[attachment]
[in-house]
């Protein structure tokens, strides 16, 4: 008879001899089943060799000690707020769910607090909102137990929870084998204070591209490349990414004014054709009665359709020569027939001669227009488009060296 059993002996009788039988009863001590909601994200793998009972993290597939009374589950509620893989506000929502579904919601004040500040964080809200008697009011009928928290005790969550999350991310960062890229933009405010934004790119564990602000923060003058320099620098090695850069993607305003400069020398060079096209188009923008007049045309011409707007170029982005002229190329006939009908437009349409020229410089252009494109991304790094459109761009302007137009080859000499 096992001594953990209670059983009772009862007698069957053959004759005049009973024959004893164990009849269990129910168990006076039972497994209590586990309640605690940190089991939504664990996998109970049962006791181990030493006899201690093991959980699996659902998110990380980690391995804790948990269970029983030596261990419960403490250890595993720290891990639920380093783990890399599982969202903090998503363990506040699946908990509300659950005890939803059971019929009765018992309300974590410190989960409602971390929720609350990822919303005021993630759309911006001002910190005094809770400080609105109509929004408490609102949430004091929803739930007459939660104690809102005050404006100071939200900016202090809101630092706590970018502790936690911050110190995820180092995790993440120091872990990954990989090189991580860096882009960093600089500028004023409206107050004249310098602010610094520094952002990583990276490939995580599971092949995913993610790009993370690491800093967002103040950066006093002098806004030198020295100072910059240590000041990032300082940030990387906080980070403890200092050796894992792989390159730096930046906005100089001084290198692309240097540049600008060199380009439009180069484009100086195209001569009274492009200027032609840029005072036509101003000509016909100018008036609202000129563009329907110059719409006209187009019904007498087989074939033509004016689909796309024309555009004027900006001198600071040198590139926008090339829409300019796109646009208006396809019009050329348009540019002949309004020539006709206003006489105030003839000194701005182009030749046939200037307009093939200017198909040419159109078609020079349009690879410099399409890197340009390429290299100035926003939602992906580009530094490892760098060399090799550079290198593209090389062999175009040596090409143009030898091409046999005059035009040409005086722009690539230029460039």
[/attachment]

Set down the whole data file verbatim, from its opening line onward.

[in-house]
């Protein structure tokens, strides 16, 4: 008879001899089943060799000690707020769910607090909102137990929870084998204070591209490349990414004014054709009665359709020569027939001669227009488009060296 059993002996009788039988009863001590909601994200793998009972993290597939009374589950509620893989506000929502579904919601004040500040964080809200008697009011009928928290005790969550999350991310960062890229933009405010934004790119564990602000923060003058320099620098090695850069993607305003400069020398060079096209188009923008007049045309011409707007170029982005002229190329006939009908437009349409020229410089252009494109991304790094459109761009302007137009080859000499 096992001594953990209670059983009772009862007698069957053959004759005049009973024959004893164990009849269990129910168990006076039972497994209590586990309640605690940190089991939504664990996998109970049962006791181990030493006899201690093991959980699996659902998110990380980690391995804790948990269970029983030596261990419960403490250890595993720290891990639920380093783990890399599982969202903090998503363990506040699946908990509300659950005890939803059971019929009765018992309300974590410190989960409602971390929720609350990822919303005021993630759309911006001002910190005094809770400080609105109509929004408490609102949430004091929803739930007459939660104690809102005050404006100071939200900016202090809101630092706590970018502790936690911050110190995820180092995790993440120091872990990954990989090189991580860096882009960093600089500028004023409206107050004249310098602010610094520094952002990583990276490939995580599971092949995913993610790009993370690491800093967002103040950066006093002098806004030198020295100072910059240590000041990032300082940030990387906080980070403890200092050796894992792989390159730096930046906005100089001084290198692309240097540049600008060199380009439009180069484009100086195209001569009274492009200027032609840029005072036509101003000509016909100018008036609202000129563009329907110059719409006209187009019904007498087989074939033509004016689909796309024309555009004027900006001198600071040198590139926008090339829409300019796109646009208006396809019009050329348009540019002949309004020539006709206003006489105030003839000194701005182009030749046939200037307009093939200017198909040419159109078609020079349009690879410099399409890197340009390429290299100035926003939602992906580009530094490892760098060399090799550079290198593209090389062999175009040596090409143009030898091409046999005059035009040409005086722009690539230029460039």